It Was Never About Religious Liberty
Evangelical Christians want to impose their faith, not merely practice it
For years, Christian conservatives have insisted their religious liberties are under attack. The proof, to hear them tell it, can be found everywhere.
So, for instance, if you require Bible-believing county clerks to issue marriage licenses to same-sex couples, you are trampling on their sincerely held religious beliefs.
Never mind that these officials are government employees whose salaries are paid by the taxpayers, including gay taxpayers. Apparently, they should be exempt from doing their jobs in an equitable manner because their freedom of conscience outweighs the rights of gay or lesbian couples seeking to wed.
Likewise, if the state requires Christian cake-makers, website designers, photographers, or other service providers to offer those services to all, regardless of sexual orientation, they are violating the religious liberty of Christian businesspersons.
So too, is religious freedom squashed by expecting Christian pharmacists to fill prescriptions for birth control they believe to be abortifacient and, thus, responsible for taking human life.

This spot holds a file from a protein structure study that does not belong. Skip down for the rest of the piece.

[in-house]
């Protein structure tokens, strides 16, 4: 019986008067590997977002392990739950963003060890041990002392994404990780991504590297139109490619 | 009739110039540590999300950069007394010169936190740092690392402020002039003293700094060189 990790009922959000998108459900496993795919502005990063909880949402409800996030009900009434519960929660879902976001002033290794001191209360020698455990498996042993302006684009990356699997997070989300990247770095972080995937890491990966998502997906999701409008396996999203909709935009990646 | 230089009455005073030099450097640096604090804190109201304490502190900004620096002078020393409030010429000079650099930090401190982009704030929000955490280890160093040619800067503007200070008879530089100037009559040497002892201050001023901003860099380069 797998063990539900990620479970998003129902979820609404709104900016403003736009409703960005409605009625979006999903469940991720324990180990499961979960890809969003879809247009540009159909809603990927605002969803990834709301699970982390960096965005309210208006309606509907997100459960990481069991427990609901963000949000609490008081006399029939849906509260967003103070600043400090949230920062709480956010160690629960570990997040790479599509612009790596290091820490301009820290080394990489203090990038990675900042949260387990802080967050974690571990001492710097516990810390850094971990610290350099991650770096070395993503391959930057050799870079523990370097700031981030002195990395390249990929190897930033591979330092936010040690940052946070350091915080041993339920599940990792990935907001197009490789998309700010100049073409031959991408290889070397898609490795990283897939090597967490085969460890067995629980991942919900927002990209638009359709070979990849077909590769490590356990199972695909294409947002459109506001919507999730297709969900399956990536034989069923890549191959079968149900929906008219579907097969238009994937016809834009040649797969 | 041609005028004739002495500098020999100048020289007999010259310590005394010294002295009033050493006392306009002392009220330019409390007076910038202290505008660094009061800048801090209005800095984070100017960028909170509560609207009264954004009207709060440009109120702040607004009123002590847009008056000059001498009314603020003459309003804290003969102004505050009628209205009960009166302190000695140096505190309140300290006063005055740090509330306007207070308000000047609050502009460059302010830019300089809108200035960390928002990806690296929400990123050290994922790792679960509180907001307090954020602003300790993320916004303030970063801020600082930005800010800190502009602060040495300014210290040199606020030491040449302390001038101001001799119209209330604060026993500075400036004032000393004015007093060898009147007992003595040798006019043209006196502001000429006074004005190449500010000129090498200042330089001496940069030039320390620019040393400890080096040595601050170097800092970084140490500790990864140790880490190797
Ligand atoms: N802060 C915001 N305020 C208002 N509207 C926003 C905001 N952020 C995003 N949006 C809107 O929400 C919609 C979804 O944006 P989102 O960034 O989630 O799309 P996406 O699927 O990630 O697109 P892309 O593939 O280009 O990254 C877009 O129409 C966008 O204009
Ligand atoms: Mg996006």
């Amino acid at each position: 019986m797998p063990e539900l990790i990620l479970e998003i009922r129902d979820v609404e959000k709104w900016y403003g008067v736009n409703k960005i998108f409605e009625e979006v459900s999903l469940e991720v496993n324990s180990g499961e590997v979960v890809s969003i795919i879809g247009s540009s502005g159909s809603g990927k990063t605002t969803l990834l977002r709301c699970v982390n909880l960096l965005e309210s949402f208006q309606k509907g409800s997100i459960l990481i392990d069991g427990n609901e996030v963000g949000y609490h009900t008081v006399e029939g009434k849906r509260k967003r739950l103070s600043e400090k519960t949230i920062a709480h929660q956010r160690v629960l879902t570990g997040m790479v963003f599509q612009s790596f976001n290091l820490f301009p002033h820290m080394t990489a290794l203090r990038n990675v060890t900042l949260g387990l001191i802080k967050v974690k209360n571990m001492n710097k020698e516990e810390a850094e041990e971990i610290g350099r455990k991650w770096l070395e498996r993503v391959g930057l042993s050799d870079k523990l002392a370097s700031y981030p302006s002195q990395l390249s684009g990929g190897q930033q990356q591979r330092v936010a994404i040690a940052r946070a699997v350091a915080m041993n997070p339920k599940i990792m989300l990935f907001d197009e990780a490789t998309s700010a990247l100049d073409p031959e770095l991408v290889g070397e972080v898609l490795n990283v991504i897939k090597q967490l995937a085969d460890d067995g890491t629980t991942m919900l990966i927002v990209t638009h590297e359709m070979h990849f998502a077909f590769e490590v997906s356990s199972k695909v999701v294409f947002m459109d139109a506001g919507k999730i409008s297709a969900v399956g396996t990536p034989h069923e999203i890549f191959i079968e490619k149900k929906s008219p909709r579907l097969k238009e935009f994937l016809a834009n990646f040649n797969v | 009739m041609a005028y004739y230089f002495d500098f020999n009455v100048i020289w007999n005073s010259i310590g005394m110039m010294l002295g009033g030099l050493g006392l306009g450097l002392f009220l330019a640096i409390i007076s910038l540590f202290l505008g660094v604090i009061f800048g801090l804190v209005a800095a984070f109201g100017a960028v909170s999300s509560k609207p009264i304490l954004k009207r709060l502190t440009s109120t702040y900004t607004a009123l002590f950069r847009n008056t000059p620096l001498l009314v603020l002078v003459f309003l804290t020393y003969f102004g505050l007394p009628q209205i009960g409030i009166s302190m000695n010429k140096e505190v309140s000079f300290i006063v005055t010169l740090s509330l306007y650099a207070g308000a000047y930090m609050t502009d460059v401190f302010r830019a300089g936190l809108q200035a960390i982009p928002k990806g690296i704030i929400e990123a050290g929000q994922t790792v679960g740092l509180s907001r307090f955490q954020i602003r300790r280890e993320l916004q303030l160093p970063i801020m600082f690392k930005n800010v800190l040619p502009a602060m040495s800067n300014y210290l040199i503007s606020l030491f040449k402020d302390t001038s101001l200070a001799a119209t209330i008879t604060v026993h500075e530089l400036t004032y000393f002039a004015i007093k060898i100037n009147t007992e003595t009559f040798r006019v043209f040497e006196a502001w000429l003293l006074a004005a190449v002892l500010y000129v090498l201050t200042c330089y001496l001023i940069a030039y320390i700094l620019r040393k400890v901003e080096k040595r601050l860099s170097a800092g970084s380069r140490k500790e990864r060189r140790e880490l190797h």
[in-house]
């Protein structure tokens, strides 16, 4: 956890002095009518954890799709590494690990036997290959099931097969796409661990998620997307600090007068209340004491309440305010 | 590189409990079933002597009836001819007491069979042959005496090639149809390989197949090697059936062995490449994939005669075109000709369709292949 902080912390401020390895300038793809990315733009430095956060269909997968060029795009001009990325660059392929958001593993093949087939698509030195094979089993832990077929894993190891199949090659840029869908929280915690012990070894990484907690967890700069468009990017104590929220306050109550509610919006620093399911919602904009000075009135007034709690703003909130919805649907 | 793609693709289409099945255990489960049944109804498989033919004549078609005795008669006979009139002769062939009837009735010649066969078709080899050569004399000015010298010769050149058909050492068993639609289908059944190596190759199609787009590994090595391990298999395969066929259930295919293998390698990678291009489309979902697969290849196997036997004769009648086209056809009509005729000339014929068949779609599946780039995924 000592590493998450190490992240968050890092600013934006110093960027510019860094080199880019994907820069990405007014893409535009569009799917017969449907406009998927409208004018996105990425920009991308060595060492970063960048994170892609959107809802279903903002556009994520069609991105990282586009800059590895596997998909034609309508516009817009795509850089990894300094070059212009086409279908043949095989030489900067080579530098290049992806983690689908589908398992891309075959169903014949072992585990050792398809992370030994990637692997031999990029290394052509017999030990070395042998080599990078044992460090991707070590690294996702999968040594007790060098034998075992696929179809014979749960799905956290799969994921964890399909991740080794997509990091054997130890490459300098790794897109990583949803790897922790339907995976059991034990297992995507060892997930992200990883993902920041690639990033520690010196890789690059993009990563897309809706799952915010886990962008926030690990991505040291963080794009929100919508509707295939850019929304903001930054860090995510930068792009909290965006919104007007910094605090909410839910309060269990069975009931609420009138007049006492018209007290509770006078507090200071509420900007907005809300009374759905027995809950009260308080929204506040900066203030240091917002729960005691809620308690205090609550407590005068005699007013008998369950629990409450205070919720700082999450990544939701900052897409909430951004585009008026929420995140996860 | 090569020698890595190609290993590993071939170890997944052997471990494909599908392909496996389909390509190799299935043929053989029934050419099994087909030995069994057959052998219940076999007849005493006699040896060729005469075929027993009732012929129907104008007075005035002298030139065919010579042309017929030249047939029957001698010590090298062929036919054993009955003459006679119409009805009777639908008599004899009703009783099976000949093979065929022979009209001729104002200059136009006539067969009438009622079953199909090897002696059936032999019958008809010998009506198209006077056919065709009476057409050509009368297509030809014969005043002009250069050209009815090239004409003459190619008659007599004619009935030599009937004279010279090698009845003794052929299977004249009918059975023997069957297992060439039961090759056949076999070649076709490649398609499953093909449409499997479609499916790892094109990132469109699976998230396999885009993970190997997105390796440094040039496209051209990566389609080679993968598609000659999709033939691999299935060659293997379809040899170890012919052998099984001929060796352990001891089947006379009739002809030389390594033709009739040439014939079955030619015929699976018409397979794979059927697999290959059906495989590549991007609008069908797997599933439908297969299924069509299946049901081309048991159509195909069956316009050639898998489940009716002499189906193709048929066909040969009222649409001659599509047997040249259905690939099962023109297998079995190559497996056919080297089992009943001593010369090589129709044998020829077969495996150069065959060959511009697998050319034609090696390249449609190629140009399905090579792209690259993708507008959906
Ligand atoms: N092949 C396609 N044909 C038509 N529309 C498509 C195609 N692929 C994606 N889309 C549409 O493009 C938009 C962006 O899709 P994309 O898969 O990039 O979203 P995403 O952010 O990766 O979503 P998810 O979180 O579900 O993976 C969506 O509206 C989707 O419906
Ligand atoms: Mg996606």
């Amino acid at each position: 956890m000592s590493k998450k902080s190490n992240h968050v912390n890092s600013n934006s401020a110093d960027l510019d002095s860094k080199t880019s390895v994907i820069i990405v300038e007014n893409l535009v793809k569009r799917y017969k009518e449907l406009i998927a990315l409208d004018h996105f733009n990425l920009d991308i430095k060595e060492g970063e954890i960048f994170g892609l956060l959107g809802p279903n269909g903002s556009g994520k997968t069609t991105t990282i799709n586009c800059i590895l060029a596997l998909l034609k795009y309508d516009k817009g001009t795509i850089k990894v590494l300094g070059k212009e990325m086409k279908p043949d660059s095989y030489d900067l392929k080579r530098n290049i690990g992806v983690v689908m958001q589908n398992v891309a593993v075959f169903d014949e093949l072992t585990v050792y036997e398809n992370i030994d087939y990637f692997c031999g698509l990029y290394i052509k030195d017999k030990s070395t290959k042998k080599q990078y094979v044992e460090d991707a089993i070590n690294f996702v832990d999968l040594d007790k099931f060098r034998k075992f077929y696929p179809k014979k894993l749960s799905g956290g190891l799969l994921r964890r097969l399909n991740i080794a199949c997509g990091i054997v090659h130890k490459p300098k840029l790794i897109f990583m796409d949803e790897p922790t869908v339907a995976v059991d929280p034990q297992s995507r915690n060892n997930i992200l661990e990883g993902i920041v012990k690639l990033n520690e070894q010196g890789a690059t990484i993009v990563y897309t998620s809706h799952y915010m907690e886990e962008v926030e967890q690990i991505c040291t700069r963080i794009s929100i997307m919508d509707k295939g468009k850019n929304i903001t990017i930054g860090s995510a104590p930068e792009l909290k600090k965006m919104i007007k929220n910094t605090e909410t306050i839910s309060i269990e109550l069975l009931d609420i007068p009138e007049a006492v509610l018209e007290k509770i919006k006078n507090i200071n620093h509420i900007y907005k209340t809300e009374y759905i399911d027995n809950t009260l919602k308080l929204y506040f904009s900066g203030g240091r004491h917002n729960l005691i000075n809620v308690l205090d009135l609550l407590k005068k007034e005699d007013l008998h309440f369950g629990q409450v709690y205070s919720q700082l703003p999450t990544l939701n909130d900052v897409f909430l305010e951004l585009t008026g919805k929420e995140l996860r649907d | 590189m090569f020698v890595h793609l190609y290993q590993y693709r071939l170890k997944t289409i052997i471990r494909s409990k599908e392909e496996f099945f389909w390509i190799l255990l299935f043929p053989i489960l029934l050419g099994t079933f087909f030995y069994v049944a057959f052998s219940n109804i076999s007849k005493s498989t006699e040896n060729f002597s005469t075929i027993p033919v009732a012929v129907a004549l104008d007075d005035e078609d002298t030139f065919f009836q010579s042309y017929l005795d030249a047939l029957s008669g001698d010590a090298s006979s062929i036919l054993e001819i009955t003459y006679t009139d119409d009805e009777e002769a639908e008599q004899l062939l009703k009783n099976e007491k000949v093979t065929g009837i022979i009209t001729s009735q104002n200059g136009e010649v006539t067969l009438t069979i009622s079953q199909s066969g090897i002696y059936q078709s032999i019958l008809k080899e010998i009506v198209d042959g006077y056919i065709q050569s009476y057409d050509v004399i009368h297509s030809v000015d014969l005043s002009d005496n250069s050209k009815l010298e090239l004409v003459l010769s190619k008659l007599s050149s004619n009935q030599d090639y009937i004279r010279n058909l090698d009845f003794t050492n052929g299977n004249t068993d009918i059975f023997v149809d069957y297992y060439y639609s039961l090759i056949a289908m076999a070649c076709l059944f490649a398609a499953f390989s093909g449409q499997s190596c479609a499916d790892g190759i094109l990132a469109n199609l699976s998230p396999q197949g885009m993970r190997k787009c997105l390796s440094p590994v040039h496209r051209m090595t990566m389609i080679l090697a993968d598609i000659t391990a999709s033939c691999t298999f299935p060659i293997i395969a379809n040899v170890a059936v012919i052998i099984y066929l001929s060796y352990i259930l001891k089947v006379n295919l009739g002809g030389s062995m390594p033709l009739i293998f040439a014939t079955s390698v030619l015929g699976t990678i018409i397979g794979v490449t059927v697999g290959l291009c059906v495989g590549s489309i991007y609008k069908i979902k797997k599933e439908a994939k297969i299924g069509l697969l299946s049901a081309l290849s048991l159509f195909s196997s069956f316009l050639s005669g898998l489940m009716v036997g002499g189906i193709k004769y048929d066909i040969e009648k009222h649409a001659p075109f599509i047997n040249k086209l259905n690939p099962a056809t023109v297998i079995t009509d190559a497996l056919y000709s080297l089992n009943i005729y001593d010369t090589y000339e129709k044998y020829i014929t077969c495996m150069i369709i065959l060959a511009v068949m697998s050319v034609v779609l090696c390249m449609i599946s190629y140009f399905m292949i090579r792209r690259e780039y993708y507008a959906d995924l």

Or requiring health insurance plans to cover IUDs, HPV vaccines for youth, or HIV-suppressing medications, all of which, in the estimation of these “sincere” Christians, encourage immoral sexual activity.
Or requiring Christian doctors to provide care to patients whose gender identity or sexual orientation they object to for reasons of faith.
Or, most recently, requiring Christian teachers to refer to students by the names and pronouns preferred by those students if those conflict with their biologically-presumed gender at birth. As Christians, these teachers reject the idea of trans identity or gender fluidity, so expecting them to refer to kids as those kids prefer is to ask them to violate their conscience or some such thing.
Basically, to require Christians to live by the same anti-discrimination laws as everyone else, to do their secular jobs in a way that treats all with equal dignity, or to subsidize anything, even indirectly, to which they object on spiritual grounds is seen as a…